In pre-Reformation Scotland the Catholic Church’s rules concerning the prohibited degrees of relationship which invalidated marriage were exploited by clergy and laity so as to permit a flourishing “divorce culture” among the unreformed pre-Protestant Scots. The Church’s rules – which constituted the law of the land prior to the Scottish Reformation in 1560 – were that no-one was permitted to marry another related to them within four degrees of consanguinity, affinity or spirituality. This meant that people who shared a common great-great-grandparent – whether related to them by blood, by marriage, or god-parenthood – could not validly marry one another without canonical dispensation. But such marriages were, of course, commonly entered into. Thus, if a divorce was subsequently considered expedient then the failure to obtain the appropriate dispensation at the time of marriage could be used to obtain an annulment from the Catholic Church authorities.
It was, in fact, to strengthen respect for the marriage bond – the practice of the canon law on marriage having fallen into disrepute – that the Reformed Protestant Church of Scotland promoted new legislation before the Scottish Parliament in the course of the 1560s. This civil legislation limited the relationships that invalidated marriage to the second degree (in conformity with the incest prohibitions contained in Chapter 18 of the Book of Leviticus) and allowed for divorce on the grounds of adultery or desertion and for remarriage in Church on the part of the wronged or innocent spouse. Thus the dominant reformed and Christian vision of marriage which has prevailed in Scotland for over 400 years is one which allows for divorce and remarriage – a view which the Catholic Church has not admitted.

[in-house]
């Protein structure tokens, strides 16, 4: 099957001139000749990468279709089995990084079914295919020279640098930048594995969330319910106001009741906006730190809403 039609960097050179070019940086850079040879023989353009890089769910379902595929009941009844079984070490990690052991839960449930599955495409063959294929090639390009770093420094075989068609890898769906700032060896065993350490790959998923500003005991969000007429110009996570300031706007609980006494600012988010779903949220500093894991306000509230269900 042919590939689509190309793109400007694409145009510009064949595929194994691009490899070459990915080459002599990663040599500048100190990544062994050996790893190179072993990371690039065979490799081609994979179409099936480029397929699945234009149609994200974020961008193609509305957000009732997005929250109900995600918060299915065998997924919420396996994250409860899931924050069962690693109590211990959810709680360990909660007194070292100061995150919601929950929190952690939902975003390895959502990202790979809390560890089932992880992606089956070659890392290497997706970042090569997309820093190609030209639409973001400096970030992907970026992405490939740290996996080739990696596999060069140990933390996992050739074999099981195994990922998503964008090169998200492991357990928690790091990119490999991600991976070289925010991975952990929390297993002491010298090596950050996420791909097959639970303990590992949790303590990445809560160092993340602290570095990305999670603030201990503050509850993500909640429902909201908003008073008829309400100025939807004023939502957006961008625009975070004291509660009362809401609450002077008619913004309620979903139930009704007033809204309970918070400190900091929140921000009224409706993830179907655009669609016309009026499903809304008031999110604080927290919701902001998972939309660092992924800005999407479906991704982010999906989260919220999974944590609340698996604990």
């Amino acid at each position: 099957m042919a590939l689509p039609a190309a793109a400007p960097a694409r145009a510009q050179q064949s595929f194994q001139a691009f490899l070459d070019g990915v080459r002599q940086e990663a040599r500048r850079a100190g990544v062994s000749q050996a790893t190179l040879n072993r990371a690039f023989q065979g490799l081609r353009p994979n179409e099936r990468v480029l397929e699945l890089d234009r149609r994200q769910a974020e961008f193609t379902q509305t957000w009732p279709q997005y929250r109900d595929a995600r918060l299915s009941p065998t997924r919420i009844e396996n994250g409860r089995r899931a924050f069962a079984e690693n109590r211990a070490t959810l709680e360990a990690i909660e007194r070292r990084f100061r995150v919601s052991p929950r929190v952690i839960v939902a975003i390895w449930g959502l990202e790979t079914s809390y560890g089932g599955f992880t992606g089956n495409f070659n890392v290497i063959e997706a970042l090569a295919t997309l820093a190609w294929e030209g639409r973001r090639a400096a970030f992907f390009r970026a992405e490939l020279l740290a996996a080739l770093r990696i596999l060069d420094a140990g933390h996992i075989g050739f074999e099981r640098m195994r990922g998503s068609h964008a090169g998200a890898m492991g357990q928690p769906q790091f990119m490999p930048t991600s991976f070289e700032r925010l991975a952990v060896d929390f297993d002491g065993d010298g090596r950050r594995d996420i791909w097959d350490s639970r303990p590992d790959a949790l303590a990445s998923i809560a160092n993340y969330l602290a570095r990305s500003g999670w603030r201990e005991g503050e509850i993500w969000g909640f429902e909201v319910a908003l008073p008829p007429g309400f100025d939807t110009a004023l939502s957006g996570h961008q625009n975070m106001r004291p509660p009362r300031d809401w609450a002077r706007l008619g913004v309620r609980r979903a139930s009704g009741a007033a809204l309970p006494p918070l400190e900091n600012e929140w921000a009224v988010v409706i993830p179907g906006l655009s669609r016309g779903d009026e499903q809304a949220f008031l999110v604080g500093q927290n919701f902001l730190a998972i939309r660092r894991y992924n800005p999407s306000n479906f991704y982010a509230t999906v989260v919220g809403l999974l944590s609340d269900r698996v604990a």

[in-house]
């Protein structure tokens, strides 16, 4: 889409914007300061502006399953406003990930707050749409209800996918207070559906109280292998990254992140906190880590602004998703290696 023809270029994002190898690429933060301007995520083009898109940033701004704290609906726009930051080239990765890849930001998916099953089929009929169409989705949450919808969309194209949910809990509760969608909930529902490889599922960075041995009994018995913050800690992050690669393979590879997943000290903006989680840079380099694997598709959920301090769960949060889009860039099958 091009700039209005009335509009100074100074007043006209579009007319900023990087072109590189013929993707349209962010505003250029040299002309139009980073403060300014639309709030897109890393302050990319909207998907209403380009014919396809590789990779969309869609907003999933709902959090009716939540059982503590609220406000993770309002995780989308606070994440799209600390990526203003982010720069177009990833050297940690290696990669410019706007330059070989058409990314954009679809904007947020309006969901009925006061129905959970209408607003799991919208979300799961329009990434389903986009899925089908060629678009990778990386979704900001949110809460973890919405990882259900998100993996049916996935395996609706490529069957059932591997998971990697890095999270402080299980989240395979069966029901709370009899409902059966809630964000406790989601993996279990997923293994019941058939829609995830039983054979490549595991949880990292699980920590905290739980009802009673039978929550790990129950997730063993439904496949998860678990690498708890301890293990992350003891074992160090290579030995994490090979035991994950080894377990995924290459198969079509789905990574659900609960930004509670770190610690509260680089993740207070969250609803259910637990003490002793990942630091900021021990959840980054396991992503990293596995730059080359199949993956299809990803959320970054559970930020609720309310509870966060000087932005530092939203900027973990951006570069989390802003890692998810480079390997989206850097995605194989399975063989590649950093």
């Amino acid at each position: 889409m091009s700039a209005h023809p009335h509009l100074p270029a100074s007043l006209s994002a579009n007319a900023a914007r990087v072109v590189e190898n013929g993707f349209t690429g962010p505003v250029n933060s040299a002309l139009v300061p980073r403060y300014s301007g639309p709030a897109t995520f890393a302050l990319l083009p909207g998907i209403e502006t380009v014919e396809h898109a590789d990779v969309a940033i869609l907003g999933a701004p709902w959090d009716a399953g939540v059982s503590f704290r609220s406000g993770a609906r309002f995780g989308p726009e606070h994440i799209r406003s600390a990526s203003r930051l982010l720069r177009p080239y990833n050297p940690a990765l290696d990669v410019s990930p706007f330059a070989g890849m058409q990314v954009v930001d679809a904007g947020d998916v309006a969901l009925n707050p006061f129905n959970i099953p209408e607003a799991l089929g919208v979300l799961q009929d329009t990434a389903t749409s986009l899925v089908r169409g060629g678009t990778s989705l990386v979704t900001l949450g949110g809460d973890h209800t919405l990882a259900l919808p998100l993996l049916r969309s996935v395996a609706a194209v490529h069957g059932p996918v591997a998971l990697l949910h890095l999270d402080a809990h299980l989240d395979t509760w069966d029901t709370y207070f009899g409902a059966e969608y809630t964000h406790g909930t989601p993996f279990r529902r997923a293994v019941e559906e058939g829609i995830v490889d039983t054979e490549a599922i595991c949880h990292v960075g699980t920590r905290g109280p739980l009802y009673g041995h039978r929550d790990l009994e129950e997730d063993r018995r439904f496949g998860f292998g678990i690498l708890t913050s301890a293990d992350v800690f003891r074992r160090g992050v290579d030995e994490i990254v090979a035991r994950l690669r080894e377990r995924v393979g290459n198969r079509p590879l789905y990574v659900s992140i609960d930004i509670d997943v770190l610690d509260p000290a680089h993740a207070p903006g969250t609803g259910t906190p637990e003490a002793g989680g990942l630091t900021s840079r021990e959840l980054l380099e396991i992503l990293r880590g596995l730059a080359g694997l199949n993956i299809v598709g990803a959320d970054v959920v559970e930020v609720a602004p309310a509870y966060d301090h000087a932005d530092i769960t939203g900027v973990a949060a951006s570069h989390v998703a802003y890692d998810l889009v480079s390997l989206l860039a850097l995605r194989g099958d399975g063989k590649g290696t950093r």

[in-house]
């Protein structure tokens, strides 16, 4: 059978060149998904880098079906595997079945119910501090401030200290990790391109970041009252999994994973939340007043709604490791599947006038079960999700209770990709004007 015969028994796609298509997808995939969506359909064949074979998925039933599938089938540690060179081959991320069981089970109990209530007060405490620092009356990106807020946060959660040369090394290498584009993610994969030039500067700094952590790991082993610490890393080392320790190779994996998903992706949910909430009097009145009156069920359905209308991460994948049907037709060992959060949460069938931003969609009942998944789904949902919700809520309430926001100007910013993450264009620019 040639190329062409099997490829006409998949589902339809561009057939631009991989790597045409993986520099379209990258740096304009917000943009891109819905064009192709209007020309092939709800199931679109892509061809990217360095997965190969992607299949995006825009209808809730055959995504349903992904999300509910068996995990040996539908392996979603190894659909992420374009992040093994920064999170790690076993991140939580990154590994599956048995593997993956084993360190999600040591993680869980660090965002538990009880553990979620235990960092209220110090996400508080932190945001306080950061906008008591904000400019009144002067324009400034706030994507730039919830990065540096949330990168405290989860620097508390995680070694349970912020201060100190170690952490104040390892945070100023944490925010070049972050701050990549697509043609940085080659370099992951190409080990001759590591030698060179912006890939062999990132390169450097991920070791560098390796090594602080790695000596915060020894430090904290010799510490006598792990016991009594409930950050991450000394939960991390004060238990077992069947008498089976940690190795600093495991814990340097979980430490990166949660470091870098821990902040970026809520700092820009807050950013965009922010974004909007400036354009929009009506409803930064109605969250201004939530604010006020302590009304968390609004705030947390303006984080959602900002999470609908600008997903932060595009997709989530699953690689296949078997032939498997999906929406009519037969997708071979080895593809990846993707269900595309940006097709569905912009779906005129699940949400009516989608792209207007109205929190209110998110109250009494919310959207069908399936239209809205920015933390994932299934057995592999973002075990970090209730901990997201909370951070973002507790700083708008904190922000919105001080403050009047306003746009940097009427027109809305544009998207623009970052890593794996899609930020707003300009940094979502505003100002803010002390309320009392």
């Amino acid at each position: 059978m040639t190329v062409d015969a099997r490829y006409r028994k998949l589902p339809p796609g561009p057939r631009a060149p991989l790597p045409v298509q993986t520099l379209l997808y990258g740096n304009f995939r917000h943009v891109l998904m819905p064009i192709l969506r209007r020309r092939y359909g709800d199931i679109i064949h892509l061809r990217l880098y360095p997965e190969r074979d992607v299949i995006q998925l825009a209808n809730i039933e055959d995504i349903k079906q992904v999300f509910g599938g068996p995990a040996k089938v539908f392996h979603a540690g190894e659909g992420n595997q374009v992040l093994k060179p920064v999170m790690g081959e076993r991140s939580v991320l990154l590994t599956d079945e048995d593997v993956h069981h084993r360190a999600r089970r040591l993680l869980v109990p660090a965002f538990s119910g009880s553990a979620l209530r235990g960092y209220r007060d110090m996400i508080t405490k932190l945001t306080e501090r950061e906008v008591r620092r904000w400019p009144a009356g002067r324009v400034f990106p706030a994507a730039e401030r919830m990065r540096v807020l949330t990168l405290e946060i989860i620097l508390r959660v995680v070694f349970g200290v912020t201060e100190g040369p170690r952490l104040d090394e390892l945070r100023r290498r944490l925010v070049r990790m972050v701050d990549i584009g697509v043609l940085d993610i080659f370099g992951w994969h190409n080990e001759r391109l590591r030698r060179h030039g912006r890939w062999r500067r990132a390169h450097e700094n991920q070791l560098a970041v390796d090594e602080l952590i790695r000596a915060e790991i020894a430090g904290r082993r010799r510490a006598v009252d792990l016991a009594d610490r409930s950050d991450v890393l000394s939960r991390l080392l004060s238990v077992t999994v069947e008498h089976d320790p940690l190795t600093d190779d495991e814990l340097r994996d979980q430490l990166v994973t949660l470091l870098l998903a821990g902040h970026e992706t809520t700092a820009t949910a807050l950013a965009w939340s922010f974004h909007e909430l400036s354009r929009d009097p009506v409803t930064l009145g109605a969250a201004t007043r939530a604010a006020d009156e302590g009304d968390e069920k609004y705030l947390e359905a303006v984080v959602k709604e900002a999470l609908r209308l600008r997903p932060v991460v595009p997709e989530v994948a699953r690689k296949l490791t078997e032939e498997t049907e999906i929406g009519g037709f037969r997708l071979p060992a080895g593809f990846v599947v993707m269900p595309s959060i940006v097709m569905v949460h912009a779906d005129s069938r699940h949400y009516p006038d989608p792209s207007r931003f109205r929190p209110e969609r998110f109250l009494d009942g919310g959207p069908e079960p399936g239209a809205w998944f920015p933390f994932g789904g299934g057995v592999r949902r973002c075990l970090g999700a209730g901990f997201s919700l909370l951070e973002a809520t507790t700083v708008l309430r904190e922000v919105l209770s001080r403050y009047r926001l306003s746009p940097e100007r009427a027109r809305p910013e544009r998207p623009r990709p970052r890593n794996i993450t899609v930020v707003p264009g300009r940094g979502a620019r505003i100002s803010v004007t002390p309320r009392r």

Further the archbishop’s letter is – to use his own words – “disingenuous” when it seeks to use examples from “the other great world faiths in our midst” to support his views on marriage and the family. Jewish law has always made provision for divorce and remarriage during the lifetime of one’s former spouse, as has Islam. The rights of women within Islamic marriage differ considerably from those of men. And both Islamic law and Sephardic and Yemenite Judaism allow for polygamy, with men permitted under these religious laws to take up to four wives. These visions are impossible to square with Catholic orthodoxy on marriage and the family.